München, Bayerische Staatsbibliothek (Munich, Bayerische Staatsbibliothek)
New York, The Pierpont Morgan Library (New York, The Pierpont Morgan Library)
Nürnberg, Germanisches Nationalmuseum (Nuremberg, Nürnberg, Germanisches Nationalmuseum)
Weimar, Goethe-Schiller-Archiv (Wilhelmines Stammbuch) (Weimar, Goethe and Schiller Archive (Wilhelmines Stammbuch))
Wolfenbüttel, Herzog-August-Bibliothek (Wolfenbuttel, Herzog-August-Library)
There are also numerous concert reviews and critiques in magazine that would have to be reviewed for a history of the singer’s reception (see section “Quellen”).
It is necessary to conduct a current, extensive and scientific study about Wilhelmine Schröder-Devrient. Her role as a dramatic opera singer has not yet been comprehensively researched. There is also a need to research her versatile concert activities. A scientific study regarding her reception history and her influence on the European opera scene is also outstanding. The singer’s political tendencies and activities mentioned in Wolzogen and Glümer have not been researched yet either. Particularly informative and desirable would be a collection and critical edition of her correspondence as an important primary source compilation for opera-, singing- and gender studies; Claire Glümer names various influential correspondents such as Carl Gustav Carus, Helmine von Chézy, Lucile Grahn, Theodor Hell, Ferdinand Hiller, Carl von Holtei, Heinrich Laube, Franz Liszt, Felix Mendelssohn Bartholdy, Giacomo Meyerbeer, Theodor Mosevius, Elise Polko, Gioacchino Rossini, Clara and Robert Schumann, Gaspare Spontini, Daniel Stern (pseudonym of countess Marie d’Agoult), Caroline Ungher-Sabatier and many more.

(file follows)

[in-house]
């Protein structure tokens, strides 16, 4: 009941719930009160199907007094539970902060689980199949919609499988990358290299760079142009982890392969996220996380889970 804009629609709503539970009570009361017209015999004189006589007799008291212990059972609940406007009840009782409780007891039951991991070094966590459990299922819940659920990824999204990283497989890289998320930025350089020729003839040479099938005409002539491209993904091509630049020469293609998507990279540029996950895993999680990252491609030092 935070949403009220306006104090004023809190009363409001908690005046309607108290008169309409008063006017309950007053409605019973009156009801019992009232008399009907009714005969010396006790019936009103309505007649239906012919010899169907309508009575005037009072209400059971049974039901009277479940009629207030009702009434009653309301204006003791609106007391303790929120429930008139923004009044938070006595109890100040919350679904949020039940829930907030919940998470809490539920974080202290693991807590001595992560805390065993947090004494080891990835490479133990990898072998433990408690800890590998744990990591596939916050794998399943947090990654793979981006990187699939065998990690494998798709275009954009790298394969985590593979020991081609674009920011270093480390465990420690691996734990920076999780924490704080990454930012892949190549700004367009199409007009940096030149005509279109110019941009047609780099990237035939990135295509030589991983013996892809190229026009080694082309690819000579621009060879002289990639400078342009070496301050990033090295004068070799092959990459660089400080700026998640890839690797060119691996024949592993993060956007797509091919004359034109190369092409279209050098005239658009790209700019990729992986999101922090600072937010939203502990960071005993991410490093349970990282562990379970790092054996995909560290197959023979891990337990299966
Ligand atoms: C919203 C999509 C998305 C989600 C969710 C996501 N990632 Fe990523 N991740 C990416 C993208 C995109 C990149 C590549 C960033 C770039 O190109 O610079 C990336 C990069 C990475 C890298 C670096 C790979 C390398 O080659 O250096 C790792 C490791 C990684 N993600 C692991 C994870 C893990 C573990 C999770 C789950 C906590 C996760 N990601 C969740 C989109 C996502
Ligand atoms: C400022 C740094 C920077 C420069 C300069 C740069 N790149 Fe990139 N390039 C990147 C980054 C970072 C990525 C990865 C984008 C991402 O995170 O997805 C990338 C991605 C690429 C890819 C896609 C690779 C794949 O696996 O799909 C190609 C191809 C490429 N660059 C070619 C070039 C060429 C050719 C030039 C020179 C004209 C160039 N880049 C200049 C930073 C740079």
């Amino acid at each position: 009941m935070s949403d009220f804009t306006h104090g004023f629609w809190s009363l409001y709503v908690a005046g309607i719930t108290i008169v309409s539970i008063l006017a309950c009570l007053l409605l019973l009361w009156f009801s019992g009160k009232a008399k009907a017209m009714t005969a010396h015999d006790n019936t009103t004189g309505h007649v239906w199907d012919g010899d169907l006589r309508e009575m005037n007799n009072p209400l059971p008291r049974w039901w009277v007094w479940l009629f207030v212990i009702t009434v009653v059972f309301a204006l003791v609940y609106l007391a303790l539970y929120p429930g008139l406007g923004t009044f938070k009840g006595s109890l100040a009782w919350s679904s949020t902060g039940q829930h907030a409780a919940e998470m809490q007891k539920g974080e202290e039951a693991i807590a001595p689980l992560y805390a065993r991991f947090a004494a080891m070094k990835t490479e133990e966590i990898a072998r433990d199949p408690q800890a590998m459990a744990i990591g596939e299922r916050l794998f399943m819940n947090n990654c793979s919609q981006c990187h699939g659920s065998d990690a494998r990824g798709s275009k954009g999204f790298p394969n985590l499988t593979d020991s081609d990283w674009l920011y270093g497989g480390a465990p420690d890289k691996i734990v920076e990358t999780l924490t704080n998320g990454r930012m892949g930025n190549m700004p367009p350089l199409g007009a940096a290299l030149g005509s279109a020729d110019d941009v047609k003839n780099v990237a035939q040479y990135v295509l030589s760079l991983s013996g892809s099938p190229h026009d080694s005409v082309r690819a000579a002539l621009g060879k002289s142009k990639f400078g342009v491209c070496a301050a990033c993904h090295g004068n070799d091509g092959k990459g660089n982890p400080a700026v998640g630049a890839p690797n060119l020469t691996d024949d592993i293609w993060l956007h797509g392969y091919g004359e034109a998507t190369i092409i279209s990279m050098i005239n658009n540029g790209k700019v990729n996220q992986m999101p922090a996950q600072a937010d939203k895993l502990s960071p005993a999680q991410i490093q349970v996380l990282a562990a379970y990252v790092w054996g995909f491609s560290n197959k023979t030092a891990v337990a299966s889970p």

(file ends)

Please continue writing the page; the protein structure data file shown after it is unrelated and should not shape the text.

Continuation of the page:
|Virtual International Authority File (VIAF):||71397570|
|Deutsche Nationalbibliothek (GND):||119056569|
|Library of Congress (LCCN):||n85342496|
Juliette Appold, 25. September 2008
Redaktion: Regina Back
Zuerst eingegeben am 07.10.2008
Zuletzt bearbeitet am 25.04.2018
Juliette Appold, Artikel „Wilhelmine Schröder-Devrient“, in: MUGI. Musikvermittlung und Genderforschung: Lexikon und multimediale Präsentationen, hg. von Beatrix Borchard und Nina Noeske, Hochschule für Musik und Theater Hamburg, 2003ff. Stand vom 25.4.2018